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Lapse Rate

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Category: Weather Weather
Content source: SKYbrary About SKYbrary
Content control: Royal Meteorological Society (RMetS) Royal Meteorological Society (RMetS)
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Tag(s) Atmosphere

Adiabatic lapse rate and atmospheric stability

Definition

The Lapse Rate is the rate at temperature changes with height in the Atmosphere. Lapse rate nomenclature is inversely related to the change itself: If the lapse rate is positive, the temperature decreases with height; conversely if negative, the temperature increases with height.

Description

When air is forced to rise up in the atmosphere, the pressure reduces with height. For a given volume of gas, the pressure divided by the temperature remains constant (Boyle's Law). Therefore, as the air pressure reduces, so does the temperature.

If no heat is exchanged with the surrounding air during this process, which is called “adiabatic cooling”, the rate at which the air cools, the Adiabatic Lapse Rate (ALR) is a constant.

For unsaturated air, the lapse rate is 3°C37.4 °F
276.15 K
497.07 °R
per 1000 feet304.8 m
; this is called the Dry Adiabatic Lapse Rate (DALR). However, when the parcel of air reaches the Dew Point and becomes saturated, water vapour condenses, latent heat is released during the condensation process, which warms the air, and the lapse rate reduces. The Saturated Adiabatic Lapse Rate (SALR) is therefore the rate at which saturated air cools with height and is, at low levels and latitudes, 1.5°C34.7 °F
274.65 K
494.37 °R
per thousand feet. At higher altitudes and latitudes, where there is generally less water content in the air, and therefore less latent heat to release, the SALR is closer to 3°C37.4 °F
276.15 K
497.07 °R
per thousand feet.

The ELR (Environmental Lapse Rate) is the actual rate at which the ambient temperature changes with height.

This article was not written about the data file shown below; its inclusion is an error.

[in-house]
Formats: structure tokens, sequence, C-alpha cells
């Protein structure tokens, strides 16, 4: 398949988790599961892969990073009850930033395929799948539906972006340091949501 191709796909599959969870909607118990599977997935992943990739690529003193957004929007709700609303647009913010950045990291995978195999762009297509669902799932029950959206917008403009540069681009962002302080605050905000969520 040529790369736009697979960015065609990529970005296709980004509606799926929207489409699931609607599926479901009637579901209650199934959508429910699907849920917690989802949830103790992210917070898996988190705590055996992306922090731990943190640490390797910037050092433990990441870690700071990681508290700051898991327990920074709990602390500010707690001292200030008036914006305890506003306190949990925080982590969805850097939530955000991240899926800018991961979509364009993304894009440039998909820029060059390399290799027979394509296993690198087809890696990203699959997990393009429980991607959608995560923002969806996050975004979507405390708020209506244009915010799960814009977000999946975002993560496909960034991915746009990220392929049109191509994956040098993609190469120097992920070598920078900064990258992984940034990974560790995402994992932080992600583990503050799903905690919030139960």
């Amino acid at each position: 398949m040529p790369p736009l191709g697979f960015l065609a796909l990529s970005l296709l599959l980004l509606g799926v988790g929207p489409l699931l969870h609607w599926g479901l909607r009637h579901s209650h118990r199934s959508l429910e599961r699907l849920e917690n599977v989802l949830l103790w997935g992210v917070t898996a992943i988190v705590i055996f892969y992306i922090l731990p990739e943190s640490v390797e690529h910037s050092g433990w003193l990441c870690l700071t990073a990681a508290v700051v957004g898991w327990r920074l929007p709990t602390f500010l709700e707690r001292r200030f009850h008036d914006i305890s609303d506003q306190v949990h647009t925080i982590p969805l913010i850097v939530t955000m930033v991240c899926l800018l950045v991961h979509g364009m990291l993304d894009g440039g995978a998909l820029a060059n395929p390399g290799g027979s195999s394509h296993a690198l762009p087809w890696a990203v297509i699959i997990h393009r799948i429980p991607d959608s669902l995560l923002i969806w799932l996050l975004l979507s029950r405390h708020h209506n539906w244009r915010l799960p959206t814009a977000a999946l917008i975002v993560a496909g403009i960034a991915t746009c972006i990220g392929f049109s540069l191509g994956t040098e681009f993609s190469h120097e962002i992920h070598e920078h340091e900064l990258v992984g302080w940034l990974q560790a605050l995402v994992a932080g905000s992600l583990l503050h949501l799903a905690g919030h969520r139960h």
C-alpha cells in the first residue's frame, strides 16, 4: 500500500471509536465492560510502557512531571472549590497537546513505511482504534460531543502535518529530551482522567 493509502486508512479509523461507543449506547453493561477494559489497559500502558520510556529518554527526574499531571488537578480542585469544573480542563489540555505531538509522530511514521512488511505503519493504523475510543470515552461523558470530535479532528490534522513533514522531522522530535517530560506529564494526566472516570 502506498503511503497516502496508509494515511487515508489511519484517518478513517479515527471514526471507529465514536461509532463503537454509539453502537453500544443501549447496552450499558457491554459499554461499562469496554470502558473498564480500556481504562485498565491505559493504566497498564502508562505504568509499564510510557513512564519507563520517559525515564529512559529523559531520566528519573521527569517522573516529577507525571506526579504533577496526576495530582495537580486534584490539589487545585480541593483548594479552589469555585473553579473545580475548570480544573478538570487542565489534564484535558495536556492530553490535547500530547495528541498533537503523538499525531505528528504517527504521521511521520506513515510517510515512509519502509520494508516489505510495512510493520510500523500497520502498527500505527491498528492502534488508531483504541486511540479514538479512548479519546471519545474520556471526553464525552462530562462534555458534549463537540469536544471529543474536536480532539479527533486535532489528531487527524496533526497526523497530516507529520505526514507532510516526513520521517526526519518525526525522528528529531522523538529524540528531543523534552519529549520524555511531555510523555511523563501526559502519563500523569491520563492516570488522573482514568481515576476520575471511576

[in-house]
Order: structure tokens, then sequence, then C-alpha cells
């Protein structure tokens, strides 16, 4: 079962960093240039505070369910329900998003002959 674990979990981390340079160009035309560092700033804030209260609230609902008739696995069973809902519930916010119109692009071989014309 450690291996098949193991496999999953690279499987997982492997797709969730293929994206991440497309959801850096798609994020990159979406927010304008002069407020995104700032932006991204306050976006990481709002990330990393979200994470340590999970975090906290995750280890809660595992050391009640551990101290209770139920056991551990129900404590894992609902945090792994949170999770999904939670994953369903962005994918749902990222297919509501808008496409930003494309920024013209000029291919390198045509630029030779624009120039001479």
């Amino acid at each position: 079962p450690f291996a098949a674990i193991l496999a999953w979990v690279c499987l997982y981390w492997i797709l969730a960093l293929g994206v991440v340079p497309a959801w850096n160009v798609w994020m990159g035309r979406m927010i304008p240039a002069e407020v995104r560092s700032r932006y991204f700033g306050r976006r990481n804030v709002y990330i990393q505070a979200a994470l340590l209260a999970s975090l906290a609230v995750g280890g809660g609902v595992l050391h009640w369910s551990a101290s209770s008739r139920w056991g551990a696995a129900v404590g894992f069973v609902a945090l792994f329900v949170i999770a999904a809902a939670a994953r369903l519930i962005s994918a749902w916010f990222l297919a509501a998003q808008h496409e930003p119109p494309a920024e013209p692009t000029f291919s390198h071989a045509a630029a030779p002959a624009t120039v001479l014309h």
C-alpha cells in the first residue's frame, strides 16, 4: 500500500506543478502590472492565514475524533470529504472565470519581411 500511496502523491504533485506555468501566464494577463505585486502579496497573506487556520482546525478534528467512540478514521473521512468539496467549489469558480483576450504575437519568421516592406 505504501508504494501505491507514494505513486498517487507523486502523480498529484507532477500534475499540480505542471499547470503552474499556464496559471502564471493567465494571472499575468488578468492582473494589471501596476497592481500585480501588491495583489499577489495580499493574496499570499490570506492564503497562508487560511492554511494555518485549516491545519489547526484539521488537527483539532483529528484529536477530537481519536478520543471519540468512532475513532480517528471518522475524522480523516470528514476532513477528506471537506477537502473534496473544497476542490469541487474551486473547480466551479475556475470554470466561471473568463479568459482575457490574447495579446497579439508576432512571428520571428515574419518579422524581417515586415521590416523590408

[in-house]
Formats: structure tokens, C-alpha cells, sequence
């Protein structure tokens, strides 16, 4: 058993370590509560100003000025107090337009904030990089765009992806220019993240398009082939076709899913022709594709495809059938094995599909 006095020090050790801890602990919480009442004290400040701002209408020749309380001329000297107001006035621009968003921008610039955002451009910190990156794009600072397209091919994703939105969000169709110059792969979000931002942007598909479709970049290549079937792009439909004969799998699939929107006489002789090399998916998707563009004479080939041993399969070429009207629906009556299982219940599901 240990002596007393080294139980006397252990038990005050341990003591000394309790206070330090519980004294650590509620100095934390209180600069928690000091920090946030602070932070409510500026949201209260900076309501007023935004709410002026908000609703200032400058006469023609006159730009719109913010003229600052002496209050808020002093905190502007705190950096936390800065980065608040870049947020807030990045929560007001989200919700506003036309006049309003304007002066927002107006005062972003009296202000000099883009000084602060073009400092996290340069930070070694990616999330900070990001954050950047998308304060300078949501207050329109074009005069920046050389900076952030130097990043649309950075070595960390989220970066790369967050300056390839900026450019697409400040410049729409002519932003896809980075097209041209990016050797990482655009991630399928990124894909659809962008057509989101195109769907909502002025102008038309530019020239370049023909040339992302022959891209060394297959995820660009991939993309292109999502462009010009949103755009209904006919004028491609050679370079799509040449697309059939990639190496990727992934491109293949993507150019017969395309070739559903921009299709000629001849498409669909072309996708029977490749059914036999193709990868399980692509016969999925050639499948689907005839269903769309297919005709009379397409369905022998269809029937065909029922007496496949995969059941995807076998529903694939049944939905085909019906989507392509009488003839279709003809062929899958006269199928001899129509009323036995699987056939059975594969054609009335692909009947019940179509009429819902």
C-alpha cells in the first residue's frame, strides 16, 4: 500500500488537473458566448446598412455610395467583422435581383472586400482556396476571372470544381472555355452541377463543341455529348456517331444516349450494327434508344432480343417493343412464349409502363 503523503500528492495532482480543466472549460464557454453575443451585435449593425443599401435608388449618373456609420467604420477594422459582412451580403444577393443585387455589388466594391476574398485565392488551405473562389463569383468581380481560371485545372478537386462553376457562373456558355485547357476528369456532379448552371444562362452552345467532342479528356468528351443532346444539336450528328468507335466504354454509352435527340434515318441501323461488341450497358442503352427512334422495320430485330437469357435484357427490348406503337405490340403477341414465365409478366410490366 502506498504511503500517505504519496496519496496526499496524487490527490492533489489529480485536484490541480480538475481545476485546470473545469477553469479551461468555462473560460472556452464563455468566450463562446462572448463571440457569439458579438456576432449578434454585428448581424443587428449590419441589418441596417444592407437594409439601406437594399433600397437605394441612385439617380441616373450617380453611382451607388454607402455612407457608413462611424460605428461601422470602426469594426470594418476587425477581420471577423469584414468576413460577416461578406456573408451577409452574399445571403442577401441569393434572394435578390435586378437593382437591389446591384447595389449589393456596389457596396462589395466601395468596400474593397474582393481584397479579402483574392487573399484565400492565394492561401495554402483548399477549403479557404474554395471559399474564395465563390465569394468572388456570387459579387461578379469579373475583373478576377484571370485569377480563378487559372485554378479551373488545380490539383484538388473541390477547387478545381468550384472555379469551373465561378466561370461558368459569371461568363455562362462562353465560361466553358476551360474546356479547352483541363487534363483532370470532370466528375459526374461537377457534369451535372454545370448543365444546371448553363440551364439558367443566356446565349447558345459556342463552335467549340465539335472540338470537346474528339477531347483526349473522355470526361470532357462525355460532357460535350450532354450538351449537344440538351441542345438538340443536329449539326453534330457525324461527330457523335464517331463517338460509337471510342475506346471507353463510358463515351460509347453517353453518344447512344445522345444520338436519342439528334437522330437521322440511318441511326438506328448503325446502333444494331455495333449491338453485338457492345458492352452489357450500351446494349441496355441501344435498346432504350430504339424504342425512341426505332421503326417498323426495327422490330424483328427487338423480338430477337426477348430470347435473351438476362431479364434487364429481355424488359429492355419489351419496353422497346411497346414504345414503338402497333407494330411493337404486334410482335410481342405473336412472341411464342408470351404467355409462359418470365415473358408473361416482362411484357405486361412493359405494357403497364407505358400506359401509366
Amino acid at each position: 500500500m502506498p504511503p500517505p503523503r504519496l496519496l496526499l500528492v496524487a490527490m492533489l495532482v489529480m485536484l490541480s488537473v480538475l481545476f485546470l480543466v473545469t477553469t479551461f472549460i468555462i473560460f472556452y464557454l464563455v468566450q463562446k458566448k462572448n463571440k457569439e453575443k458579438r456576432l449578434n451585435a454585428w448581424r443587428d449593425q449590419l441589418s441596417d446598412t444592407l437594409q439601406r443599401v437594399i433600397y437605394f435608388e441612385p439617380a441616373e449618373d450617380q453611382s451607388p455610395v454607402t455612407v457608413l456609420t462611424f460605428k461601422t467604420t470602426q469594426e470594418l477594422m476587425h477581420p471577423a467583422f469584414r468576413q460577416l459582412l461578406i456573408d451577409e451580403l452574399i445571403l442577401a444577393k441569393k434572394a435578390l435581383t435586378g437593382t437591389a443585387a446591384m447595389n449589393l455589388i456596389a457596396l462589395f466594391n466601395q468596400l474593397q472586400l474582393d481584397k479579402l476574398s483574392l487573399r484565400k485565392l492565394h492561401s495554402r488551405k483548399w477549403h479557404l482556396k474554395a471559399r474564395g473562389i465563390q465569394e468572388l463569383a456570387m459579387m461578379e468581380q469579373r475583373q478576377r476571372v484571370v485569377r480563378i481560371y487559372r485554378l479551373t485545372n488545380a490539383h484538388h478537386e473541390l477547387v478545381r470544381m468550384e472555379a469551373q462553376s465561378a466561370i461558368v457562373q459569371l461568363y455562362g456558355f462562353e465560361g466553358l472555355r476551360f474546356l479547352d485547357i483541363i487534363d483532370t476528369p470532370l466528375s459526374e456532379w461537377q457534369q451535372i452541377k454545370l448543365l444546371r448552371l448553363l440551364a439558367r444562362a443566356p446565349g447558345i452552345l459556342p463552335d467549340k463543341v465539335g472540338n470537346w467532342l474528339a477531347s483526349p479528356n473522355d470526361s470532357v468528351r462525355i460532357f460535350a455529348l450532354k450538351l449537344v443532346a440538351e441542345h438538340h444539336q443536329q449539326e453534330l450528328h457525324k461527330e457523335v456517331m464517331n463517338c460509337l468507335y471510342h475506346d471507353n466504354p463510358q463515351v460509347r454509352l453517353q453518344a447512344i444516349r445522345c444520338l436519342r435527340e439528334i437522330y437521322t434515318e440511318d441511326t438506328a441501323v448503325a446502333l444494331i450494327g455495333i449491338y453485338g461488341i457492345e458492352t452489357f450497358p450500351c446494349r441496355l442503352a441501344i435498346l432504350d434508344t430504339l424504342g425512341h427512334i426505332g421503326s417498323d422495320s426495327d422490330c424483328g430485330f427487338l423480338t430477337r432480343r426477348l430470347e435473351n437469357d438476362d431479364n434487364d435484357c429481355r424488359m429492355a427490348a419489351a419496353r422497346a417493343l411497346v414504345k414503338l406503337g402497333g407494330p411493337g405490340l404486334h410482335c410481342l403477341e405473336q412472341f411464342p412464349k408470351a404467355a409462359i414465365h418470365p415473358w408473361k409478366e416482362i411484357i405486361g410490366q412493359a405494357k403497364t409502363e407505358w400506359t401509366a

Considering the parcel of air as before and utilizing the DALR and SALR for that parcel of air in contrast to the surrounding air:

If the ELR is greater than the ALR, rising air will be warmer than the surrounding air and therefore keep rising; the atmosphere is then said to be unstable. If ELR is greater than SALR, the air is said to be absolutely unstable, since the air, whether saturated or unsaturated, will always have a higher temperature than it surroundings.

When the ELR is less than the SALR and greater than the DALR, then the air is considered conditionally unstable: the condition being whether the air is saturated or not.

If the ELR is less than the ALR, then the rising air will be cooler than the surrounding air and will sink - the atmosphere is said to be stable. If the ELR is less than the DALR, the air is said to be absolutely stable, since the air, whether saturated or unsaturated, will always be cooler than the surrounding air.

The distinctions between stability and instability as noted above are the foundation of weather analysis, in particular for afternoon airmass thunderstorm development or stable conditions. The most complex situation is when the troposphere is considered conditionally unstable, since a trigger may be needed to enhance either the stability or instabiliy factor.

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